Sun News Digest


July 09, 2004


Report critical of spy agencies

After a year-long probe, the Senate Intelligence Committee will issue a scathing report today on the failure by the nation's spy agencies to gather accurate pre-war information on Iraq's banned-weapons programs. But today's findings will not deal with the question of whether the Bush administration exaggerated the intelligence to win support for the March 2003 invasion. That issue will be explored in a report that may not be finished before the November election. [Page 1a]

Edwards' readiness disputed

As Sen. John Kerry blitzes through battleground states, showing off Sen. John Edwards as his vice presidential pick, he has assured crowds that the fresh-faced North Carolinian is "ready for this job." Yet the issue of Edwards' thin resume - especially his lack of experience in foreign policy and national security - has given Republicans a chance to argue that the senator is unqualified for the job. [Page 1a]


5 U.S. soldiers killed in Iraq

Five U.S. soldiers and two Iraqi guardsmen were killed in a mortar and car bomb attack in Samarra, north of Baghdad. The attack sparked an afternoon of firefights between insurgents and U.S. forces. The violence came a day after Iraq's interim government vowed to crush the resistance with tougher security measures. [Page 1a]

Israel urged to drop secrecy

The head of the U.N. International Atomic Energy Agency told Israel that its silence about its clandestine nuclear weapons program would make it difficult to persuade Iran and other states to not develop weapons. [Page 8a]

Powell warns Sudan of sanctions

Secretary of State Colin L. Powell issued a stern warning to Sudan yesterday, saying the country faces United Nations sanctions by not working fast enough to end militia attacks in its Darfur region. [Page 9a]


Raynor named to elections board

The governor named former state elections chief Gene Raynor to the state Board of Elections yesterday, an appointment that portends a management shake-up at the agency and angered Democratic legislative leaders who say they were blindsided by the pick. Raynor has publicly criticized current board administrator Linda Lamone, and is expected to provide the fourth and final vote needed to fire her if board members settle on a legal reason for removal. [Page 1b]

Boat capsizes; 2 drown, 1 missing

A family fishing outing on Prettyboy Reservoir Lake in Baltimore County ended in tragedy last night when their boat capsized, drowning two men. A third was missing and presumed dead. A fourth man survived, a county Fire Department spokesman said. [Page 1b]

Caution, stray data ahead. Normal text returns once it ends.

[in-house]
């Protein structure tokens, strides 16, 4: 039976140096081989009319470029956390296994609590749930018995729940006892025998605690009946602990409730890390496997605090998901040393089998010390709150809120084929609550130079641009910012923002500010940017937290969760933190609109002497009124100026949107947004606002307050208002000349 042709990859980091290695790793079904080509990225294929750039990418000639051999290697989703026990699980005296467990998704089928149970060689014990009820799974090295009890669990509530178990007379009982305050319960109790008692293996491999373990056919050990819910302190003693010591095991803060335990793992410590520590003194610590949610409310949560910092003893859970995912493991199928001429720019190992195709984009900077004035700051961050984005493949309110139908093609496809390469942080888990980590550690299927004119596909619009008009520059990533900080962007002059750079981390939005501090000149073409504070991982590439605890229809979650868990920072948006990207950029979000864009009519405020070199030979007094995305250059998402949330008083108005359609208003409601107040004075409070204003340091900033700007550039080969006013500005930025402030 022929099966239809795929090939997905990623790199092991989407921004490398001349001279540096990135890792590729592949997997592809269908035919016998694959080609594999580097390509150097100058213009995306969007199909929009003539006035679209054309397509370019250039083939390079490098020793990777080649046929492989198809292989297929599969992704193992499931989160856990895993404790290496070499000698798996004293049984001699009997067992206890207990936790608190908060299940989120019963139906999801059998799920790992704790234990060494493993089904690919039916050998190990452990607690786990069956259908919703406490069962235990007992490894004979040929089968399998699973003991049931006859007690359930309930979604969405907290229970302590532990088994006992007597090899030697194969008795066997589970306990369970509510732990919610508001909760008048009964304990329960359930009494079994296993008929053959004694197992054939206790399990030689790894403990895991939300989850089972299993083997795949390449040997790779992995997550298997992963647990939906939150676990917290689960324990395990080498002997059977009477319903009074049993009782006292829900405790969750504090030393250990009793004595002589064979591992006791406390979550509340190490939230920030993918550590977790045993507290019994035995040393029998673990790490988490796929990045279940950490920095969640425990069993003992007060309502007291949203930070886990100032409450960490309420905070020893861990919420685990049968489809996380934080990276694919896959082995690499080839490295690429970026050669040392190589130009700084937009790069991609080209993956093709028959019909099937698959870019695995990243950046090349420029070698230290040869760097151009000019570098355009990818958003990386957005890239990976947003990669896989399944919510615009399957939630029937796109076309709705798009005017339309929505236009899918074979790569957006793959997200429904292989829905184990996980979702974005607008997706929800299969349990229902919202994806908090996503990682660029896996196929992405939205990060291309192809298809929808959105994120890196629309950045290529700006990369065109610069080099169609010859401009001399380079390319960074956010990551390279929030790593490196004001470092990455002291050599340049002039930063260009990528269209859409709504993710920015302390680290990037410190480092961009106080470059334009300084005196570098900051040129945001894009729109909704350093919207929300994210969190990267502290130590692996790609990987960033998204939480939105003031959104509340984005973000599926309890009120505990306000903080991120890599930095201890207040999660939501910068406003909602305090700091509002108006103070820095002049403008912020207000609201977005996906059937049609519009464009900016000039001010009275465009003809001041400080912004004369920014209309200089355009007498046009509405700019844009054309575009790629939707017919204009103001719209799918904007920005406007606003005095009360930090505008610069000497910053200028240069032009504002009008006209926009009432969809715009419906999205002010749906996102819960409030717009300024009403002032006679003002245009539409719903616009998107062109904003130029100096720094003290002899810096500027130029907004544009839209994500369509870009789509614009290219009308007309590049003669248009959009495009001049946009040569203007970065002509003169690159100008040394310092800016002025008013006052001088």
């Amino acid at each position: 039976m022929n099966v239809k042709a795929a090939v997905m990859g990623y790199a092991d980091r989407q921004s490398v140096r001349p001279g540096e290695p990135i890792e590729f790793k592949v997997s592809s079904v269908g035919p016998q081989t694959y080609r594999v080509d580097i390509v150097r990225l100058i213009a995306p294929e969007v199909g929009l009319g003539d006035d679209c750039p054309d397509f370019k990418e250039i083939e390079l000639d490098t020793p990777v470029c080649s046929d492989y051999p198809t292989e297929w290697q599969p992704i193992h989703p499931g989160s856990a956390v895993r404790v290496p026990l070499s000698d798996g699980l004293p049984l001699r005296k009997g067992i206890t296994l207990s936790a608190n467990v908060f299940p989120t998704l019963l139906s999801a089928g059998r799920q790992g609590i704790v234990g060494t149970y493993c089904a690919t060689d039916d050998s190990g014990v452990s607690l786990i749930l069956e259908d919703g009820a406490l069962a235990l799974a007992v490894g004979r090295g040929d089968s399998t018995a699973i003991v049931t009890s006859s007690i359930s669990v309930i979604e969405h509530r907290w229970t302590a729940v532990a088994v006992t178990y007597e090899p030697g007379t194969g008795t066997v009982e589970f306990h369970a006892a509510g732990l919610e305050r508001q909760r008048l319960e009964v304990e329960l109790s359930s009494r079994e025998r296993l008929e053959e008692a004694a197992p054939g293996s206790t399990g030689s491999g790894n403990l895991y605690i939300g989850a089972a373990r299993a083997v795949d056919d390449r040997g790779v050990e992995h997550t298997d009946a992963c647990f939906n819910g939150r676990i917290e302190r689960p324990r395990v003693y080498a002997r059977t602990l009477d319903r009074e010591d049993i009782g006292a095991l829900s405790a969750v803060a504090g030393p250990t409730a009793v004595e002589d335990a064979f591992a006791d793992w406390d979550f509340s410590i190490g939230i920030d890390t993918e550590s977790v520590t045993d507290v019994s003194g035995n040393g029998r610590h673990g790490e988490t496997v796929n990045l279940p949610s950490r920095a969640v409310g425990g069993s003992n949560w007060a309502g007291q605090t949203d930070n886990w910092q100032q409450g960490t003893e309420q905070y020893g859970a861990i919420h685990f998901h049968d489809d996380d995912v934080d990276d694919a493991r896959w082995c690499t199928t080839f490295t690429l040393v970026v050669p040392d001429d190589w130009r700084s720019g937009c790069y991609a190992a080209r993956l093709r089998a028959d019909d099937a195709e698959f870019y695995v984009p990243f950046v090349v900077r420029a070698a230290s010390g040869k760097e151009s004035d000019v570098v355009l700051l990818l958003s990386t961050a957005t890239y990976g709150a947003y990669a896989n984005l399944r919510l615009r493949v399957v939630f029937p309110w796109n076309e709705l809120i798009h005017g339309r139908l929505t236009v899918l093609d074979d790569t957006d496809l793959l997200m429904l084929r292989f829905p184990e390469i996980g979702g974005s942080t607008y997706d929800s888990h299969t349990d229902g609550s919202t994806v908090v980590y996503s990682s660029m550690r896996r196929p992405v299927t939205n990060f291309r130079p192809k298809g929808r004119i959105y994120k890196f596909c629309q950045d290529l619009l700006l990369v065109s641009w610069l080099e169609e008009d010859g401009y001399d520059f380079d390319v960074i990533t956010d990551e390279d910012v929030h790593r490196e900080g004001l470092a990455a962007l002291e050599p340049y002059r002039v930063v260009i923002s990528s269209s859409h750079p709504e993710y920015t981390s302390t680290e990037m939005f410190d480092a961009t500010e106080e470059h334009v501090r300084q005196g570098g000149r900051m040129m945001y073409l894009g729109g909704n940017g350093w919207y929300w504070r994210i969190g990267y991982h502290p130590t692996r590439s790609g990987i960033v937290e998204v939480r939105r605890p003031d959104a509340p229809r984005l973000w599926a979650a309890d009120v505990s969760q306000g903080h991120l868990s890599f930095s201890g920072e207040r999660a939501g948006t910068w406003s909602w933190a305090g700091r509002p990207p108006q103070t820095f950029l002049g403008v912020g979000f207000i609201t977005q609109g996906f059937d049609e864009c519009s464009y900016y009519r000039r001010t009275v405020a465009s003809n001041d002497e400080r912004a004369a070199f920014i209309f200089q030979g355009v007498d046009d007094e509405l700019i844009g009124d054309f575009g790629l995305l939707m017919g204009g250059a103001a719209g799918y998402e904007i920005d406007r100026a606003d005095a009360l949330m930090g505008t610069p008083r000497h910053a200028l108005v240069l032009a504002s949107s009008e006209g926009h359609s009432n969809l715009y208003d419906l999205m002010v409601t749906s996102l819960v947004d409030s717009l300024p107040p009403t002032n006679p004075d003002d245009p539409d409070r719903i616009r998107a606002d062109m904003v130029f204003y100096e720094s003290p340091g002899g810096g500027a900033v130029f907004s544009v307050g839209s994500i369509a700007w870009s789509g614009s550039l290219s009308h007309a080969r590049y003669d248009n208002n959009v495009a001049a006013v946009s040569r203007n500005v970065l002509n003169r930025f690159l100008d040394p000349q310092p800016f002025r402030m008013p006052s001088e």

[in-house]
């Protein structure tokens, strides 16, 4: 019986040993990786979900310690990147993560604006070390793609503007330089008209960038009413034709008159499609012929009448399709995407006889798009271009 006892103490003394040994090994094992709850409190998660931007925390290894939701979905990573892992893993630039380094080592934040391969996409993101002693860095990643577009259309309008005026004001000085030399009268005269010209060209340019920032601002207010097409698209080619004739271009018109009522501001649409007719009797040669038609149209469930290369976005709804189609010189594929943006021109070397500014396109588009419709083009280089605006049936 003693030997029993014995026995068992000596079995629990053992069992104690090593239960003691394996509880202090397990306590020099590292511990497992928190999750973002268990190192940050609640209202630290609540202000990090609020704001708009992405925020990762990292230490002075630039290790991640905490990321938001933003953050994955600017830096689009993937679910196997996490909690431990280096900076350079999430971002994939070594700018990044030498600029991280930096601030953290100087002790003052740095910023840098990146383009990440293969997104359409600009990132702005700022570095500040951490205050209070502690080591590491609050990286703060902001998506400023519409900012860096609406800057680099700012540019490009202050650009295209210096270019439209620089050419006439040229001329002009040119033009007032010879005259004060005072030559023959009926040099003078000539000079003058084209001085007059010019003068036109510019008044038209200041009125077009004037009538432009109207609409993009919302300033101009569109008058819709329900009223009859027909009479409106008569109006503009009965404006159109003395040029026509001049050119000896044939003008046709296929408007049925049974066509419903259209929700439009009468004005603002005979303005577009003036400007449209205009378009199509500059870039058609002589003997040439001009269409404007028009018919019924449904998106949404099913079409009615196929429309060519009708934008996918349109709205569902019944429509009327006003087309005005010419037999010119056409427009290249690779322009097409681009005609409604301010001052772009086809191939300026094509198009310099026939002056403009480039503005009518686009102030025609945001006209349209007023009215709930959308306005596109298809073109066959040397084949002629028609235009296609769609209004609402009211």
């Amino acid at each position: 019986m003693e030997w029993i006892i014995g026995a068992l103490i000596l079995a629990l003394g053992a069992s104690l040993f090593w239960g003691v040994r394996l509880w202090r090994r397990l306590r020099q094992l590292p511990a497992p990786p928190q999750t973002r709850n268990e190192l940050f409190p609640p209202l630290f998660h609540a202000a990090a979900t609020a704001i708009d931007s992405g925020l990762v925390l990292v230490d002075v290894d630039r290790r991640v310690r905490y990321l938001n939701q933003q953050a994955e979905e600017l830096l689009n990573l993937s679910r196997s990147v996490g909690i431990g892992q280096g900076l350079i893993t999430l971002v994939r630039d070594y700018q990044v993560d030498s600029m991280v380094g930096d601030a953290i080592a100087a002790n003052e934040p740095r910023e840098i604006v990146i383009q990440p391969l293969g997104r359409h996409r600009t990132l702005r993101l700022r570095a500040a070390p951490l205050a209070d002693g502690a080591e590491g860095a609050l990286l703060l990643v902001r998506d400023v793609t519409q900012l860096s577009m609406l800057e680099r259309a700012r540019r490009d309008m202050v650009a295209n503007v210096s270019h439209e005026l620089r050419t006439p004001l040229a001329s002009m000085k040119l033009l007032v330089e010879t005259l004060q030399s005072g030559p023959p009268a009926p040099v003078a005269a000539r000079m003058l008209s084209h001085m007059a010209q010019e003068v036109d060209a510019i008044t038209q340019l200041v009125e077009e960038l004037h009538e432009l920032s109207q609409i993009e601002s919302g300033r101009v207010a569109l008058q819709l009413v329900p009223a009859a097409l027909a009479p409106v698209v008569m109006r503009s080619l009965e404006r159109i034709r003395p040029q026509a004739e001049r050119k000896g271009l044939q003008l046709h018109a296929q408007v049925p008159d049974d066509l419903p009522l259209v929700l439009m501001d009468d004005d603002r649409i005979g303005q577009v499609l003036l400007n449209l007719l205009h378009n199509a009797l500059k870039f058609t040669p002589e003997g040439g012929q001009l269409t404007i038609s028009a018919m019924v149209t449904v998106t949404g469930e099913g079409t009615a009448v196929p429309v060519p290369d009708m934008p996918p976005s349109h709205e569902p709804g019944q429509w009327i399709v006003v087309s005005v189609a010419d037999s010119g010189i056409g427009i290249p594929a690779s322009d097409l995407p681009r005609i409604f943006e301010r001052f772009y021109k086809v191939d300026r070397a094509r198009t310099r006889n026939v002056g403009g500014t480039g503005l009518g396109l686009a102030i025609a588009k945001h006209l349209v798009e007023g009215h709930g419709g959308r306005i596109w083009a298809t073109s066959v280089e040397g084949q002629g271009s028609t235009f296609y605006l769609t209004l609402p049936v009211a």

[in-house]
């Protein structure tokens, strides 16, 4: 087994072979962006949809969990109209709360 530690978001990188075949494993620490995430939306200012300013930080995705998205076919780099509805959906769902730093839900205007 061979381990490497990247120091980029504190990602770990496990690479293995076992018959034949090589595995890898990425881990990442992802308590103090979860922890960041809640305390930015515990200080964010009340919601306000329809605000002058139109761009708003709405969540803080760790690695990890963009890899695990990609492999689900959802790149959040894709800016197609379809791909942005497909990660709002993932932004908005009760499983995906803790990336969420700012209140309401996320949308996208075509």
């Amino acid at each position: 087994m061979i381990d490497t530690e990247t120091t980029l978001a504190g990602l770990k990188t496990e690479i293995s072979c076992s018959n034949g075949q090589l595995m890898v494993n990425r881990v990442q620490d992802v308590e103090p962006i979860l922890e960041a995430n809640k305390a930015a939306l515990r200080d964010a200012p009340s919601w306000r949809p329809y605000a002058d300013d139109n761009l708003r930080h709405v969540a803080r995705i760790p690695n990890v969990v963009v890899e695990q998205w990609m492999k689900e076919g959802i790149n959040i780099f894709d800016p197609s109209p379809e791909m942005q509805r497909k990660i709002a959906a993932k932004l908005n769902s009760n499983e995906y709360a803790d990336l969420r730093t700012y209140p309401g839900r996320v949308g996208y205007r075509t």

Armstrong drops to 6th overall

Lance Armstrong gave up two things at the Tour de France: the yellow jersey and a chance to ride at the Athens Olympics. Armstrong finished 24th and dropped to sixth overall - 9 minutes, 35 seconds off Frenchman Thomas Voeckler's pace. As for the Olympics, Armstrong wants to return to his family after months away training. [Page 2e]

Phelps to be top seed in final

Michael Phelps, the 19-year-old Rodgers Forge swimmer, advanced through the preliminaries and semifinals of the 200-meter freestyle, the second of the six events he will swim at the U.S. Olympic swimming trials. He'll be the top seed in tonight's final. [Page 3e]


Leaders plan to shrink city zoo

The leaders of Baltimore's zoo are about to impose a reorganization that will shrink the zoo, reduce management staff by five employees, eliminate the reptile house and close the grounds during January and February. The goal is to save about $1.2 million a year and achieve financial stability. [Page 1a]

Frederick jobs growth ranks 10th

Employment is growing faster in Frederick County, Md., than in all but nine other large counties in the nation, according to a Department of Labor analysis released yesterday. [Page 1c]

Scandals drive focus on ethics

The high-profile legal entanglements of ex-Enron Corp. Chief Executive Kenneth L. Lay, style guru Martha Stewart and other executives are prompting a sea change in the way corporate America regards ethics, industry watchdogs say. [Page 1c]


Family sues Disney over song

A South African family has sued Walt Disney, seeking $1.6 million for its use of the song "The Lion Sleeps Tonight," by Zulu composer Solomon Linda, in The Lion King. Linda died penniless in 1962, having sold the rights to the song to a South African publisher. [Page 2d]



Want to paint the town red? Find something to do tonight or this weekend, from happy hours and street fairs to gallery openings and gala affairs.


For diehard Baltimore Orioles fans, this is a read down memory lane - The Sun's series, The Orioles at 50.


"Credible reporting now indicates that al-Qaida is moving forward with its plans to carry out a large-scale attack in the United States in an effort to disrupt our democratic process." -- Tom Ridge, secretary of the Department of Homeland Security (Article, Page 4A)














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